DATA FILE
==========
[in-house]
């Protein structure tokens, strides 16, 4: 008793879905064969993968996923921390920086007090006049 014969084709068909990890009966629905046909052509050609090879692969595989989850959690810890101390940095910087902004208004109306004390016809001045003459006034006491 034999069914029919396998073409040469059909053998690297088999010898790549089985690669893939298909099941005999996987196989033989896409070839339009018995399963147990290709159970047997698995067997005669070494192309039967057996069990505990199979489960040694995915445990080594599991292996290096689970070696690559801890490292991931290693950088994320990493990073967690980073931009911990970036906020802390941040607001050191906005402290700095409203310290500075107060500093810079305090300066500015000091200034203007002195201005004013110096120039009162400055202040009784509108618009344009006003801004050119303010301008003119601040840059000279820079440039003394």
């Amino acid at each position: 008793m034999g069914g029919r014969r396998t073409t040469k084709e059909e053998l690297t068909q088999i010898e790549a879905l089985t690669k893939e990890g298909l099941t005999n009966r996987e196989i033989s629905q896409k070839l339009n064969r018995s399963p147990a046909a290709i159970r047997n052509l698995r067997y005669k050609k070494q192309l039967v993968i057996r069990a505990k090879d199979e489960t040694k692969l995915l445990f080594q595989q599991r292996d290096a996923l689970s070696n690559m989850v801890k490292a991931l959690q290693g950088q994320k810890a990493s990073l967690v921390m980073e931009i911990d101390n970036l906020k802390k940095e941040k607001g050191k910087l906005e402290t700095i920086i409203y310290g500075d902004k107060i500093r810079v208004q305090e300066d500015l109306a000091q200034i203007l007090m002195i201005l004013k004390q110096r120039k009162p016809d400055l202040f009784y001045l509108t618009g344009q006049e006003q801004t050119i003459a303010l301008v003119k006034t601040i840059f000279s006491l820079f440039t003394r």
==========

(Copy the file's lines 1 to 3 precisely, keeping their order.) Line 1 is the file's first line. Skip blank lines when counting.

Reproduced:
[in-house]
């Protein structure tokens, strides 16, 4: 008793879905064969993968996923921390920086007090006049 014969084709068909990890009966629905046909052509050609090879692969595989989850959690810890101390940095910087902004208004109306004390016809001045003459006034006491 034999069914029919396998073409040469059909053998690297088999010898790549089985690669893939298909099941005999996987196989033989896409070839339009018995399963147990290709159970047997698995067997005669070494192309039967057996069990505990199979489960040694995915445990080594599991292996290096689970070696690559801890490292991931290693950088994320990493990073967690980073931009911990970036906020802390941040607001050191906005402290700095409203310290500075107060500093810079305090300066500015000091200034203007002195201005004013110096120039009162400055202040009784509108618009344009006003801004050119303010301008003119601040840059000279820079440039003394």
């Amino acid at each position: 008793m034999g069914g029919r014969r396998t073409t040469k084709e059909e053998l690297t068909q088999i010898e790549a879905l089985t690669k893939e990890g298909l099941t005999n009966r996987e196989i033989s629905q896409k070839l339009n064969r018995s399963p147990a046909a290709i159970r047997n052509l698995r067997y005669k050609k070494q192309l039967v993968i057996r069990a505990k090879d199979e489960t040694k692969l995915l445990f080594q595989q599991r292996d290096a996923l689970s070696n690559m989850v801890k490292a991931l959690q290693g950088q994320k810890a990493s990073l967690v921390m980073e931009i911990d101390n970036l906020k802390k940095e941040k607001g050191k910087l906005e402290t700095i920086i409203y310290g500075d902004k107060i500093r810079v208004q305090e300066d500015l109306a000091q200034i203007l007090m002195i201005l004013k004390q110096r120039k009162p016809d400055l202040f009784y001045l509108t618009g344009q006049e006003q801004t050119i003459a303010l301008v003119k006034t601040i840059f000279s006491l820079f440039t003394r």